Another project was the Federalist Society, eventually a 40,000-member association of right-leaning lawyers including Ed Meese, John Ashcroft, Dick Cheney and all four conservative supreme court justices. Olin also sponsored all expense-paid “seminars” for judges, junkets really to exotic locales where a morning indoctrination lecture left the day free for swimming, golf, etc. Not satisfied with merely attacking democracy while he was alive, Olin left $100 million to his foundation with the caveat that it must spend all the money before its trustees died to insure that liberals could never hijack it as he thought had happened to the Ford Foundation (Henry being that famous anti-semitic, Hitler admirer).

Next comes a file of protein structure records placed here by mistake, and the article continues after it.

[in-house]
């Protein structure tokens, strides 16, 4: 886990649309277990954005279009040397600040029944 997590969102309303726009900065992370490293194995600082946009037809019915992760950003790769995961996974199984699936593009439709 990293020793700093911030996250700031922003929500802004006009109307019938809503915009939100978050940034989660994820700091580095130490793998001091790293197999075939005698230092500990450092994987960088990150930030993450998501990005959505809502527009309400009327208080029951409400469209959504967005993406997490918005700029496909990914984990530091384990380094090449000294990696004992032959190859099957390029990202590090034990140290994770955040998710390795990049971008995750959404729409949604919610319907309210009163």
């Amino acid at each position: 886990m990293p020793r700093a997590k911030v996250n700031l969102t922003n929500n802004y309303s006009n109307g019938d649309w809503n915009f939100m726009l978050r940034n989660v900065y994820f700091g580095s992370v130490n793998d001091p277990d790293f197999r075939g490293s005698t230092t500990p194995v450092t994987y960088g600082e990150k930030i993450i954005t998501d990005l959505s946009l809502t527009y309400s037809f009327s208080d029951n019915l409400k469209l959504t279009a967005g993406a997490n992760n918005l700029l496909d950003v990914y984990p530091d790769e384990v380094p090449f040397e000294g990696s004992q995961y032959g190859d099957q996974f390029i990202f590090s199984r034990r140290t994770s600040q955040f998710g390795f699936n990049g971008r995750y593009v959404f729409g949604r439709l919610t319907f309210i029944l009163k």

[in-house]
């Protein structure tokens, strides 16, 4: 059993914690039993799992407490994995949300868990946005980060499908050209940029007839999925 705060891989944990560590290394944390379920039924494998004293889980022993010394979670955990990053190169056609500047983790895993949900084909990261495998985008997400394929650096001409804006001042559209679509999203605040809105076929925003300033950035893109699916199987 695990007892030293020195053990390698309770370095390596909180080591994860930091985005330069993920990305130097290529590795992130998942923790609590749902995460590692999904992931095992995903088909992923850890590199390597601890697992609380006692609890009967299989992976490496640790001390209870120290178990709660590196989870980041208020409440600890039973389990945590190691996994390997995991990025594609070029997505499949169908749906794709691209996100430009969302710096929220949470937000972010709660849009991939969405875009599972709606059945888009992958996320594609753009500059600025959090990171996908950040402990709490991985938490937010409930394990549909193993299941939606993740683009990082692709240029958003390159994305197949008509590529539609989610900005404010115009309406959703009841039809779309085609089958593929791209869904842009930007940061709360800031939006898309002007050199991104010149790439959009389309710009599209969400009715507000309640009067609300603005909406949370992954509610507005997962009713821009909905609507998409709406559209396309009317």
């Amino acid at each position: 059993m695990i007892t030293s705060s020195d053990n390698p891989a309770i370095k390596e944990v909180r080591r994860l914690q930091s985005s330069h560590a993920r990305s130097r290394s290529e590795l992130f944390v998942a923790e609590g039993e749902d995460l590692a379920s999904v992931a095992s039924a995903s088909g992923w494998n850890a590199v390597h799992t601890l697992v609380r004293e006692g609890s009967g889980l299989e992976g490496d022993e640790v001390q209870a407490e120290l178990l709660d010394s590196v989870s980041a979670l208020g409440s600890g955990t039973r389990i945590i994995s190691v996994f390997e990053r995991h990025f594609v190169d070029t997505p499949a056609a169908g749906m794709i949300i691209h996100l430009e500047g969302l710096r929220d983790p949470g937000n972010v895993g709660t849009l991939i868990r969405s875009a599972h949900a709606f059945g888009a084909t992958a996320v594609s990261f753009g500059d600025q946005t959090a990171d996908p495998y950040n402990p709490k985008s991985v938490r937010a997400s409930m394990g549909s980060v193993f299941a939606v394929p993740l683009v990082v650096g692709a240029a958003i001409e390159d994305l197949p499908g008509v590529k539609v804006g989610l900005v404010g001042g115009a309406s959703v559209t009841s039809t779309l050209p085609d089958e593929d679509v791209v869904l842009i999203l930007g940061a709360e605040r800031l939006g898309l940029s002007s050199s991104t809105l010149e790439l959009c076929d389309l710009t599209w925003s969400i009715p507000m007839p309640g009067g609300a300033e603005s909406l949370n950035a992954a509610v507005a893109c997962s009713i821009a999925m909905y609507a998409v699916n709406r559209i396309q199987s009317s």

So these guys, truly the 1%, its activist wing anyway, set about to systematically and disproportionately impact our government and institutions in a way that favored them and went a long way toward dismantling democracy. They have always been about this project – especially so since The New Deal, but the last 40 years marks an acceleration and attempt to more fully consolidate their position as, what Chomsky calls, the Masters. The decimation of unions, the trade agreements and “globalization” that moved U.S. production and jobs overseas and largely account for the immigration crisis, and the massive transfer of wealth to them from the rest of us is testament to their success. The TPP (Trans Pacific Partnership) trade agreement down the pike offers us more of the same, including a transfer of national sovereignty to unelected and unaccountable corporate panels. A conservative Michigan legislature gave its governor the power to appoint overseers for troubled cities – overseers who can ignore and override elected officials and democracy. Flint is one result of that bargain and that is a model of what they seek for the whole planet. If we don’t resist we become Flint.